Parasites in Focus

The thought of a tiny six legged insect, with googly eyes, waving antennae and gripping claws, scampering around your scalp is enough to make anyone's head feel a little itchy. Introducing Pediculus capitis, the humble head louse (plural: lice). These little critters have a very acquired taste, Human. That's right head lice affect no other animal accept for us, aren't we lucky? 

A louse lives its entire life (a whole month) on the head of their unsuspecting host. It likes to hang out towards the back of your head and above or behind your ears. Baby lice (nymphs) and adults like slurping up your blood on the surface of your scalp where they'll fully engorge themselves day or night.

Female lice are egg laying machines and can lay 6-8  pale coloured oval shaped eggs (nits) a day and may lay 300 eggs within their lifespan. The eggs are glued to the base of the hair shaft and grow out with the hair. If you want to know how long you've had lice inhabiting your lovely locks you can tell by how far away the eggs are found from your scalp. Most eggs hatch within 7 to 10 days but some can remain unhatched for up to 3 to 4 weeks.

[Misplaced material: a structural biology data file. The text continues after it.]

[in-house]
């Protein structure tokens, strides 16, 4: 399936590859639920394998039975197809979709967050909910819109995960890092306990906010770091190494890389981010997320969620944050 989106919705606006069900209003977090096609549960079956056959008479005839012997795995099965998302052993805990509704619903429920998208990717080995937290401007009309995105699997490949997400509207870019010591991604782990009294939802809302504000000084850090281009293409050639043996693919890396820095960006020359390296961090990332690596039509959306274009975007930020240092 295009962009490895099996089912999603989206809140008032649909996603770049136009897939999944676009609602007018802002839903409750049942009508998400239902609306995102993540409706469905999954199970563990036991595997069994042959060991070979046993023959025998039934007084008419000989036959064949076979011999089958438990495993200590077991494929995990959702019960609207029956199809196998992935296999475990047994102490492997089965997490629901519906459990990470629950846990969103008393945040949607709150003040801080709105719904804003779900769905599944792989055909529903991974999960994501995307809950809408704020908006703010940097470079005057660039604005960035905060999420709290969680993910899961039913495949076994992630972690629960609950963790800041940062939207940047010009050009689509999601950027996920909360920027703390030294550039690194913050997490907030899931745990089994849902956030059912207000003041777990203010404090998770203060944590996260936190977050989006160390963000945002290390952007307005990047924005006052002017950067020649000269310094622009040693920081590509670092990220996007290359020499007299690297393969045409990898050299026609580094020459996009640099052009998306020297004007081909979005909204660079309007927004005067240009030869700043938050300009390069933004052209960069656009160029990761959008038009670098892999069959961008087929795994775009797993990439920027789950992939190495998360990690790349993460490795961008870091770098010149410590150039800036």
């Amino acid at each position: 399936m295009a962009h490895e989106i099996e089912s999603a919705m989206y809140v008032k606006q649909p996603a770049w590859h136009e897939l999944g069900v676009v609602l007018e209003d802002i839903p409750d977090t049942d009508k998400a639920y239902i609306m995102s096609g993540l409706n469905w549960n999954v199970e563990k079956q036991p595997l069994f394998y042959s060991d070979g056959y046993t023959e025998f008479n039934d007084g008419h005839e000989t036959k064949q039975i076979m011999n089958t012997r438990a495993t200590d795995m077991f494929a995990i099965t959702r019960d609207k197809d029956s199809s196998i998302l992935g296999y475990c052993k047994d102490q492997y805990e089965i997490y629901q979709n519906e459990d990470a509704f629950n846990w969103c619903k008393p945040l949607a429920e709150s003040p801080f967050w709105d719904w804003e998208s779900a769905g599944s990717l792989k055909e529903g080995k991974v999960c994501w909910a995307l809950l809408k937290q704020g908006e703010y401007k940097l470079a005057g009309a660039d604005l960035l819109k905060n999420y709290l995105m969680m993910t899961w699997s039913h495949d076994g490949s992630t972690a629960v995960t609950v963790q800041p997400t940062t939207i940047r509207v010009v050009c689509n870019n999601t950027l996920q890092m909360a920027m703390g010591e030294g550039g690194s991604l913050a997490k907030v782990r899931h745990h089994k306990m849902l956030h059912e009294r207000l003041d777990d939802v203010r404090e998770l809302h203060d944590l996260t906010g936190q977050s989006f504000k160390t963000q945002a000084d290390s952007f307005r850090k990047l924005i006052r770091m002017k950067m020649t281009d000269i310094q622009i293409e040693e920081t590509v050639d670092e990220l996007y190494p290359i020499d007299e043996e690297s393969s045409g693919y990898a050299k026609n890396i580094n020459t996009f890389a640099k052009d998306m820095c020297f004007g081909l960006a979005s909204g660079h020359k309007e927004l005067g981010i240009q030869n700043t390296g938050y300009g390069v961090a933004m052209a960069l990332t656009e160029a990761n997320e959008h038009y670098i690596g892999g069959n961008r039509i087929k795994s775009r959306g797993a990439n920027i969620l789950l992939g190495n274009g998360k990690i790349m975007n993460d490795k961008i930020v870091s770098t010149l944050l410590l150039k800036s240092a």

You can learn about these charming blood suckers and other unwanted guests at the Parasites in Focus exhibition now showing at the Museum's Botanic Gardens Site until 23 February 2011.

Image: Head louse, Pediculus capitis, image from "Parasites in Focus", copyright 2007.

Parasites in Focus

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